Now that we have reached the end of the war in Europe, we can consider some of the horrors that the Germans perpetrated between 1939 and 1945. Suffice it to say that combatants and non-combatants alike suffered under this regime, being subjected to things such as systematic rape, mass slaughter, physical torture, cruel medical experiments, slave labor, and for Europe’s Jews genocide. Genocide was not new to the world at the time, and the Holocaust certainly was not the last time that one people would try to exterminate another on the basis of race. It was, however, the first and only time that an industrialized, civilized, nation-state had tried to exterminate an entire group of people. At the war’s end six million Jews had been murdered in Nazi concentration camps. Now we must bring together this awful fact with some of themes I have discussed during the last few lectures.
Nazi Germany’s war on the Jews must be considered from two perspectives. The first was Germany’s vicious anti-Semitic politics. As we have already discussed, anti-Semitism had deep roots in Germany, but the political and racial anti-Semitism that motivated the Holocaust began in the Imperial area and was intensified by defeat in WWI. The other factor was Nazi Germany’s invasion of the Soviet Union, for with it, Hitler’s government now had control over most of the world’s Jews. With that we will now trace the fate Europe’s Jews from the rise of the Nazi party through the end of the war.
As we have already discussed, the Nazis were an anti-Semitic party and they used anti-Semitism as a political weapon in the Weimar era. The Nazis seized power in January 1933 and by March of 1933 the first concentration camp opened in Dachau, though it originally housed primarily the regime’s political opponents. Also in March 1933 the Nazis organized boycotts of Jewish businesses. By 1935, with the passage of the Nuremberg Laws, Jews lost all civil rights in Germany. (Jews were defined as anyone who had one Jewish grandparent.) In 1938, these laws were extended to Austria. On Nov. 9, 1938 the Nazis organized an attack on all Jewish property in Germany in a pogrom called Kristallnacht, which means crystal night, in reference to the broken shards of Jewish store windows. At this point, prominent Jews were being sent to Germany’s growing network of concentration camps as both political and racial enemies.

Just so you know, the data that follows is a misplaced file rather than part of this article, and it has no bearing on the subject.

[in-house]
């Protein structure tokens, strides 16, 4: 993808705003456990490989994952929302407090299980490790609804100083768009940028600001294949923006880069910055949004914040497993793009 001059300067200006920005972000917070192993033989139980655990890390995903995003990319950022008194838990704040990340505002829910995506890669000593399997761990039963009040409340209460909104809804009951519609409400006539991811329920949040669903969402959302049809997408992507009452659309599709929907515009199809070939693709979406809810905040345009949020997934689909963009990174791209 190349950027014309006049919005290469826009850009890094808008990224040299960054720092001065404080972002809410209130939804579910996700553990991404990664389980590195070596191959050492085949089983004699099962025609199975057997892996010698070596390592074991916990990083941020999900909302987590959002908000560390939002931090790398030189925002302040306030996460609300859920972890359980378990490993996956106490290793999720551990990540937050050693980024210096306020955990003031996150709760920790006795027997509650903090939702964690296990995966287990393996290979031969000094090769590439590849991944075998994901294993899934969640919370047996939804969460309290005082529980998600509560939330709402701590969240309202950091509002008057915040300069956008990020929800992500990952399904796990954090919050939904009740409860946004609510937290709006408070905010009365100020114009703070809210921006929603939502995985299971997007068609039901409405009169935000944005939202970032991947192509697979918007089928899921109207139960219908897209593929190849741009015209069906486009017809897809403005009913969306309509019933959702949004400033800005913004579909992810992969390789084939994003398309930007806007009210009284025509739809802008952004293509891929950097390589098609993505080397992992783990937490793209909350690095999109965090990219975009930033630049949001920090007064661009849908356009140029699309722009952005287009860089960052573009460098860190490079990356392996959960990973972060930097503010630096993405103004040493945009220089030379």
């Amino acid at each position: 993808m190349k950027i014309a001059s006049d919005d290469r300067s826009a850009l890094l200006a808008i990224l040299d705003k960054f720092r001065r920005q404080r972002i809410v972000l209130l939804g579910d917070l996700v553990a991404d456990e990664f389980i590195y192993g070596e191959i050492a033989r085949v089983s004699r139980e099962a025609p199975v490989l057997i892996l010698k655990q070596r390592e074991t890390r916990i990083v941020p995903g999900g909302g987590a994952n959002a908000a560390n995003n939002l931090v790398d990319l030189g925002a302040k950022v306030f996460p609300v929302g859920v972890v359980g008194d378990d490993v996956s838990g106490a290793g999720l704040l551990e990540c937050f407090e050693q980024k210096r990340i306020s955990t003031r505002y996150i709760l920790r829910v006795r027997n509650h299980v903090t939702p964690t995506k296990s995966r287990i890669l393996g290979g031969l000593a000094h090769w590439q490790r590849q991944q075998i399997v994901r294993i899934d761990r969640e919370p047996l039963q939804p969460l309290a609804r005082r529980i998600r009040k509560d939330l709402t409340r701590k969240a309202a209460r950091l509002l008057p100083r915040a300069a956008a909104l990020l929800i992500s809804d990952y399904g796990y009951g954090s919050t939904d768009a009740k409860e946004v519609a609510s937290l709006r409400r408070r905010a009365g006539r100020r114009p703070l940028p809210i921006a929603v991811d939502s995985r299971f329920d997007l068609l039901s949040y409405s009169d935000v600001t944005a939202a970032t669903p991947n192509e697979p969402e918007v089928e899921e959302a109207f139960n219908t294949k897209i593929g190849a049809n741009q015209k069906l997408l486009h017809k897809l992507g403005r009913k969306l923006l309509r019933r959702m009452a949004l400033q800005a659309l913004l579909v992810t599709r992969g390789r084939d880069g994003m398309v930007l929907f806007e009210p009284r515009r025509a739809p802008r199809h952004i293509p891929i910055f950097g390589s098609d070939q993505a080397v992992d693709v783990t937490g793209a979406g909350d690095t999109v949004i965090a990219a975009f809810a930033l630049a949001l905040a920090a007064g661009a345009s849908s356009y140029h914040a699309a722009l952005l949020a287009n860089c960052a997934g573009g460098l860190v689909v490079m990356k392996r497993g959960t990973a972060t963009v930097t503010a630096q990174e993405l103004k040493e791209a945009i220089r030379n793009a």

Nazi Germany’s anti-Semitism became even more horrible, however, after the invasion of Poland. Confronted with large Jewish populations the Nazis ordered mass executions of Jews by the military and began experimenting with new ways to kill people that were deemed more efficient than bullets to the head. The key moment in the Holocaust’s evolution was, however, the invasion of the Soviet Union. By the end of 1941, Germany had control of all of Eastern Europe, and Hermann Goering, one of Hitler’s more prominent henchman, was already calling for a “final solution of the Jewish question.” In that year, the gassing of Jews with the chemical Zyklon-B began at Auschwitz-Birkenau, the infamous concentration camp in southern Poland. However horrible these killings were, they were still not reflective of a full-blown policy of genocide; that would come later. On January 20, 1942, a conference was held outside of Berlin at a lake called the Wannsee. At this conference the Nazis made the fateful decision to exterminate all the Jews in Europe, whom they estimated to number around 10 million. After this meeting an entire network not merely of concentration camps but also of death camps appeared throughout Europe, bearing names such as Auschwitz-Birkenau, Sobibor, Majdanek, and Treblinka. The distinction is significant, since most of the Holocaust’s victims (probably 80%) were killed within the relatively short period of 18 months. The Holocaust was also a process--one that became more intense and deadly at the war progressed. By the time Nazi Germany was finally defeated, 6 million people had been systematically murdered for being Jewish.